AA 9 and 10: The Various Fields of the Apostolate

Chapter 3 of AA (Decree on the Apostolate of the Laity, Vatican II) leads off with this:

The laity carry out their manifold apostolate both in the Church and in the world. In both areas there are various opportunities for apostolic activity. We wish to list here the more important fields of action, namely, church communities, the family, youth, the social milieu, and national and international levels. Since in our times women have an ever more active share in the whole life of society, it is very important that they participate more widely also in the various fields of the Church’s apostolate.

It’s the lay apostolate, not a lay version of a priestly apostolate. This list isn’t meant to be exhaustive or exclusive. And the nod to the more active role of women in larger society.

AA 10 notes:

As sharers in the role of Christ as priest, prophet, and king, the laity have their work cut out for them in the life and activity of the Church.

And the Vatican bishops acknowledge also that it forms an effective complement to the work of pastors, citing the New Testament:

Their activity is so necessary within the Church communities that without it the apostolate of the pastors is often unable to achieve its full effectiveness. In the manner of the men and women who helped Paul in spreading the Gospel (cf. Acts 18:18, 26; Rom. 16:3) the laity with the right apostolic attitude supply what is lacking to their brethren and refresh the spirit of pastors and of the rest of the faithful (cf. 1 Cor. 16:17-18).

The liturgist in me smiles at yet another mention of active participation, and that liturgical prayer provides a necessary nourishment and foundation for the life of the parish:

Strengthened by active participation in the liturgical life of their community, they are eager to do their share of the apostolic works of that community.

AA 10 continues, citing the special insights of lay evangelization (They bring to the Church people who perhaps are far removed from it), “cooperation” in catechesis, and in both pastoral and material administration (offer(ing) their special skills to make the care of souls and the administration of the temporalities of the Church more efficient and effective).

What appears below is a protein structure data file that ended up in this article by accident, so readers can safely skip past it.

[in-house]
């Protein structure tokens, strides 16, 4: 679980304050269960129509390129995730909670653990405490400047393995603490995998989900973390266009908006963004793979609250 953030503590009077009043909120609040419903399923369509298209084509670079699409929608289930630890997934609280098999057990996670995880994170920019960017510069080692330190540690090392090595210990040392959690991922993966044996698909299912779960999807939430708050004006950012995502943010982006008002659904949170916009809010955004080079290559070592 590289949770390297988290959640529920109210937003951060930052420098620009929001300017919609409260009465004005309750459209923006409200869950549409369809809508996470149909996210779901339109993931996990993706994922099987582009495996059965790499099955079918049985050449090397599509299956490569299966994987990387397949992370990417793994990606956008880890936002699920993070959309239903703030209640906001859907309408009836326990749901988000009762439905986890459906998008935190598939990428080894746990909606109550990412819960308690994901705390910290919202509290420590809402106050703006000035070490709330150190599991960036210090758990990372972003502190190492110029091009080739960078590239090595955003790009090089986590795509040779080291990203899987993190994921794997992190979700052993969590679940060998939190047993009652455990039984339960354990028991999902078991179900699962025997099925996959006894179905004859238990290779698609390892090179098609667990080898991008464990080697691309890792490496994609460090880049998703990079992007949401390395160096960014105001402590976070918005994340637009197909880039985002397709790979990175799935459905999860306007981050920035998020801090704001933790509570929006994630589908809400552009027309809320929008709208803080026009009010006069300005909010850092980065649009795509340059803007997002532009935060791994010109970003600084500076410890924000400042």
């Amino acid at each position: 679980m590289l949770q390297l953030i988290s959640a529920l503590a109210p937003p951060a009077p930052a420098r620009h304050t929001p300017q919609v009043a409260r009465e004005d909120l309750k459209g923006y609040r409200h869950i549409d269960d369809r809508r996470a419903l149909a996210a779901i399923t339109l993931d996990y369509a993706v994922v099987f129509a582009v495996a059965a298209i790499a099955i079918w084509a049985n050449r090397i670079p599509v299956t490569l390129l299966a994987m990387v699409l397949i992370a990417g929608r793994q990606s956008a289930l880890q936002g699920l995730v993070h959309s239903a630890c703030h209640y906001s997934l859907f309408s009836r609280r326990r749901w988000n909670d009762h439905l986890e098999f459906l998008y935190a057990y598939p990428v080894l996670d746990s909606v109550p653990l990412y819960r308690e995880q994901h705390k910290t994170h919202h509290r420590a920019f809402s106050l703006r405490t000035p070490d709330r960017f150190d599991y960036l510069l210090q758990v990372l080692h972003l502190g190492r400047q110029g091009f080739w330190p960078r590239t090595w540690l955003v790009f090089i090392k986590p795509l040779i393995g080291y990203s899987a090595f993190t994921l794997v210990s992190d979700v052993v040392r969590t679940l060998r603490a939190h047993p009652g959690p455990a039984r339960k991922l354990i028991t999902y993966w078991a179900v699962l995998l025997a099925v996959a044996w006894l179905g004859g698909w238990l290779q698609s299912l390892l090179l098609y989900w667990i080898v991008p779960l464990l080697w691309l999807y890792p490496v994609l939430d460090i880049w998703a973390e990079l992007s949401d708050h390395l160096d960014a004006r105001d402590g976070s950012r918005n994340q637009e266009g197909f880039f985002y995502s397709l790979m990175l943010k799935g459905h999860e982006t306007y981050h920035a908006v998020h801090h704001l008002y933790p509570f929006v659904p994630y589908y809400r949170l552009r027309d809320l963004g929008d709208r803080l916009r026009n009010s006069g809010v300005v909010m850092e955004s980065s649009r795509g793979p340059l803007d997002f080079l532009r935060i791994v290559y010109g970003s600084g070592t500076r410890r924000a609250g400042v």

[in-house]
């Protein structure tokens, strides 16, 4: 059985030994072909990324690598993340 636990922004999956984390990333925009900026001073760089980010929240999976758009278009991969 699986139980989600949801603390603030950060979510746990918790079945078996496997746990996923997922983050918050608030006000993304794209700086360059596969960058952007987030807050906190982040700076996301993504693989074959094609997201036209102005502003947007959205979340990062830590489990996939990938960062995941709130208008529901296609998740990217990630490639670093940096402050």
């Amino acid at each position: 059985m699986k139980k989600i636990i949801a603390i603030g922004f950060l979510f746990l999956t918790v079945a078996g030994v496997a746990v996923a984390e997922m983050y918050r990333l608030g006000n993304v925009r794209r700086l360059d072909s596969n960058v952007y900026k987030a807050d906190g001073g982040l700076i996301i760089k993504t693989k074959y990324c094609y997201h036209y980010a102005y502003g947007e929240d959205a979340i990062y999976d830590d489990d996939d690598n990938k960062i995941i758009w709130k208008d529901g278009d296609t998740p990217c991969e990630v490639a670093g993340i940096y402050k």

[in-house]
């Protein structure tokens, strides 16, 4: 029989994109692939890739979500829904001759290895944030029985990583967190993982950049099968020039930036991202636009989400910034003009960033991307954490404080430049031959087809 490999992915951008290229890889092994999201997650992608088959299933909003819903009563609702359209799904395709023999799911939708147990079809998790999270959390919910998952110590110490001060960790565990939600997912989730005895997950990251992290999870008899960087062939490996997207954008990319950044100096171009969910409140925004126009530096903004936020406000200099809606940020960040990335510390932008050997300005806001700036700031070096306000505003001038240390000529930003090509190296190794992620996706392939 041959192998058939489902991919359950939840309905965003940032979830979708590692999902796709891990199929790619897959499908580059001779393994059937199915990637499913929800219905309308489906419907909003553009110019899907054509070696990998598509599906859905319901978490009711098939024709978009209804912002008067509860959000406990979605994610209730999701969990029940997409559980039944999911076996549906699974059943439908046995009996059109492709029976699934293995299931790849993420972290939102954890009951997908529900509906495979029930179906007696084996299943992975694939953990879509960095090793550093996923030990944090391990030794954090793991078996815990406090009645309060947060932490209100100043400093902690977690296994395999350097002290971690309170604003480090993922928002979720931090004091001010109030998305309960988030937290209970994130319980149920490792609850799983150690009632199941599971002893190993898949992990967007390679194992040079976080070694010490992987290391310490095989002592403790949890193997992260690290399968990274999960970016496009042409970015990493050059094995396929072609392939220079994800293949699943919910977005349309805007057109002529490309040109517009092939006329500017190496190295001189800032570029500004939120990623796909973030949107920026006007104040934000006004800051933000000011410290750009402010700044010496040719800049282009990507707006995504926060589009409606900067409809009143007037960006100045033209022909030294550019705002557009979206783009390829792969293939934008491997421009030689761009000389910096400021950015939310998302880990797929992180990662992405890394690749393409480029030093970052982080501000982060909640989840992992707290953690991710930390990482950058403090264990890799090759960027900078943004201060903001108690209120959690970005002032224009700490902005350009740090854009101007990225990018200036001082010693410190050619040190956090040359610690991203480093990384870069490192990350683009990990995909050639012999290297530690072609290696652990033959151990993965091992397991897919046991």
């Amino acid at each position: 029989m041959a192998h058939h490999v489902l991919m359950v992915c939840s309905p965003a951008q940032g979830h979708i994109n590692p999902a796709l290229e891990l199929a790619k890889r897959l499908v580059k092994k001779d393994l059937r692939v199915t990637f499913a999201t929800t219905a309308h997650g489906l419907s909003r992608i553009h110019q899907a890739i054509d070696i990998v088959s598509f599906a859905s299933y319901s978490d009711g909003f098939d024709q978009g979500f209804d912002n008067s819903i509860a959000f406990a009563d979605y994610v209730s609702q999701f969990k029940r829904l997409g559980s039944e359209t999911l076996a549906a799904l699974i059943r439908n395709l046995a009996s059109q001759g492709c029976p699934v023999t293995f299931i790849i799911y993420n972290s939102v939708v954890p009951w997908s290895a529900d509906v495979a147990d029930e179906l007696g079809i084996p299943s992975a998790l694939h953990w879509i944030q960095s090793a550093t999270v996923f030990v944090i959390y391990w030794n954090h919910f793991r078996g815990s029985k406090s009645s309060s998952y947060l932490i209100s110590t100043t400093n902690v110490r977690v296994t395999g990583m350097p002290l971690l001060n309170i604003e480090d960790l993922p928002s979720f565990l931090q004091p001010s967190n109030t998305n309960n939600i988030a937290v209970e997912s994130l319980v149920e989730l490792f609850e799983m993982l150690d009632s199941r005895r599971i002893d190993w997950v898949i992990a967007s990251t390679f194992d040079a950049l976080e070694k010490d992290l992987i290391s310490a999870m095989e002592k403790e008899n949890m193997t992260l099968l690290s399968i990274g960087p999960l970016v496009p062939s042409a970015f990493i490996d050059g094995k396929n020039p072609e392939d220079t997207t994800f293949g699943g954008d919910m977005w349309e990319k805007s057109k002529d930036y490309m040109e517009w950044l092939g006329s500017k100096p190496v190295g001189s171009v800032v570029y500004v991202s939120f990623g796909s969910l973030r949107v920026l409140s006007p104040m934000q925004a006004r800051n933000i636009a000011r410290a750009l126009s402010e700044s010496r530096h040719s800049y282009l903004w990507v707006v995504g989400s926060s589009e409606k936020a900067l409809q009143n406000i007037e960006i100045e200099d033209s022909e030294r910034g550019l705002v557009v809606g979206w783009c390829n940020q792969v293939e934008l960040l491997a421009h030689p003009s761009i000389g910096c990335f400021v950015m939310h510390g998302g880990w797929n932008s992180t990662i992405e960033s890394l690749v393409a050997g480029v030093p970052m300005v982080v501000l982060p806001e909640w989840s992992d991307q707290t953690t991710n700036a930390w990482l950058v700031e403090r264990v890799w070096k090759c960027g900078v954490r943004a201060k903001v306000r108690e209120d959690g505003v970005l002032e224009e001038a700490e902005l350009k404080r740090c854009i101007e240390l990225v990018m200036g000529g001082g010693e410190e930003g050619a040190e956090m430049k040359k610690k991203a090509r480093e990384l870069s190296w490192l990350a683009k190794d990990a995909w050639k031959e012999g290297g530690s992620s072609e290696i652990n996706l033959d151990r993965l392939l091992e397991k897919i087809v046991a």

The parish is upheld as the community par excellence for Catholics, especially in the way it “brings together the many human differences within its boundaries and merges them into the universality of the Church.” The parish provides the opportunity to work with the clergy, but the parish is also the place in which people bring “their own and the world’s problems as well as questions concerning human salvation, all of which they should examine and resolve by deliberating in common.”

Is the parish wise to tread into endeavors such as 12-Step groups, fitness classes, and discussion groups? It would seem so. AA’s vision of parish life would not necessarily be to limit adult ed to a speaker on stem cell research or just war (for example) but to invite an active discussion on such issues, particularly the prudential ones, which might still ask of us that personal examination and resolution–at least on the parish level.

As far as possible the laity ought to provide helpful collaboration for every apostolic and missionary undertaking sponsored by their local parish.

“Every” undertaking? Every one? Hmm. AA 10 also suggests for lay people:

  • an “ever-increasing appreciation” of the diocese
  • cooperation in cities and rural areas, even across parish or diocesan boundaries
  • involvement in national-level and international apostolates

This is constantly becoming all the more necessary because the daily increase in mobility of populations, reciprocal relationships, and means of communication no longer allow any sector of society to remain closed in upon itself. Thus they should be concerned about the needs of the people of God dispersed throughout the world. They should especially make missionary activity their own by giving material or even personal assistance. It is a duty and honor for Christians to return to God a part of the good things that they receive from Him.

I worry that many parishes have lost (or have never gained) an appreciation for this wide-reaching sense of ministry or apostolate. Even today, parishes have remained very parochial, thanks to the emphasis on school identification, sports competitions, or even a competitiveness amongst neighboring pastors.

Thoughts?

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About catholicsensibility

Todd and his family live in Ames, Iowa. He serves a Catholic parish of both Iowa State students and town residents.
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